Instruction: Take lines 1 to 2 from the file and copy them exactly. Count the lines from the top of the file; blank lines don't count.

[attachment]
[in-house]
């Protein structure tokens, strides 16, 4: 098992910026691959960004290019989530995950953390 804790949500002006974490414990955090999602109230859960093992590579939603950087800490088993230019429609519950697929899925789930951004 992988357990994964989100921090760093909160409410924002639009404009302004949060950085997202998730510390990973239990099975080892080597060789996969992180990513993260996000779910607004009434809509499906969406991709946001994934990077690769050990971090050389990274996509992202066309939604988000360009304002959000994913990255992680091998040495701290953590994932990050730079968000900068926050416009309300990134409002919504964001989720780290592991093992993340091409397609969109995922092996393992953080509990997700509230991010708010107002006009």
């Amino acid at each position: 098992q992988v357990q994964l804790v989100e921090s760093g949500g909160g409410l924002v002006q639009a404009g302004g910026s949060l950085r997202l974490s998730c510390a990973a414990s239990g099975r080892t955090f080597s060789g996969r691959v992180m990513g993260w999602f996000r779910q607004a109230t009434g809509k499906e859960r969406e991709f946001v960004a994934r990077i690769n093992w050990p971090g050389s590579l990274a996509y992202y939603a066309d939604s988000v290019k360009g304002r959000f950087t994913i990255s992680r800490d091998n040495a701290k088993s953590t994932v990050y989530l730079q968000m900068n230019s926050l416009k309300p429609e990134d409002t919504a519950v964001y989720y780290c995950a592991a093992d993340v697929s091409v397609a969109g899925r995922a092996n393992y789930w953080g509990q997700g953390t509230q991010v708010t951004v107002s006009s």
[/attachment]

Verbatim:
[in-house]
């Protein structure tokens, strides 16, 4: 098992910026691959960004290019989530995950953390 804790949500002006974490414990955090999602109230859960093992590579939603950087800490088993230019429609519950697929899925789930951004 992988357990994964989100921090760093909160409410924002639009404009302004949060950085997202998730510390990973239990099975080892080597060789996969992180990513993260996000779910607004009434809509499906969406991709946001994934990077690769050990971090050389990274996509992202066309939604988000360009304002959000994913990255992680091998040495701290953590994932990050730079968000900068926050416009309300990134409002919504964001989720780290592991093992993340091409397609969109995922092996393992953080509990997700509230991010708010107002006009």